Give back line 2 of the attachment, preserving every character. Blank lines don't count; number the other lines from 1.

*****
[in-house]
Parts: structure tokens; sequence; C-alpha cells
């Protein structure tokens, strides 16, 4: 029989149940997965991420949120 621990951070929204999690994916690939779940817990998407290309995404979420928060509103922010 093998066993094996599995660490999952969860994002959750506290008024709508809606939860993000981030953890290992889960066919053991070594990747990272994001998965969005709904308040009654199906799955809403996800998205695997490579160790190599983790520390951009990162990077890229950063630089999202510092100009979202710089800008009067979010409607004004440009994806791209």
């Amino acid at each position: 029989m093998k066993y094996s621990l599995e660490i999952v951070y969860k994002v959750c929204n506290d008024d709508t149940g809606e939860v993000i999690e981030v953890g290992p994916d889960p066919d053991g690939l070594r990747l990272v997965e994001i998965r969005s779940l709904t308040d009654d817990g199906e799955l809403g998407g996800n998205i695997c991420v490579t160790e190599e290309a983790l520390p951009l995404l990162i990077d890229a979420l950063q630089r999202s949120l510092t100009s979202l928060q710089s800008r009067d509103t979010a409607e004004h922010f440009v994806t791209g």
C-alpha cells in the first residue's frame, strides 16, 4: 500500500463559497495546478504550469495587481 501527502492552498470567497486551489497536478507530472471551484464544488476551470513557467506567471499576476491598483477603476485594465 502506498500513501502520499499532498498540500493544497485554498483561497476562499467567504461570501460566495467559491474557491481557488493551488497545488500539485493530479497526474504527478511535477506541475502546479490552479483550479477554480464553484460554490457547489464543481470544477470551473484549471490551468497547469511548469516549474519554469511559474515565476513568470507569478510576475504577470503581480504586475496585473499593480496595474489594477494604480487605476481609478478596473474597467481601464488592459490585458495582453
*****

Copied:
Parts: structure tokens; sequence; C-alpha cells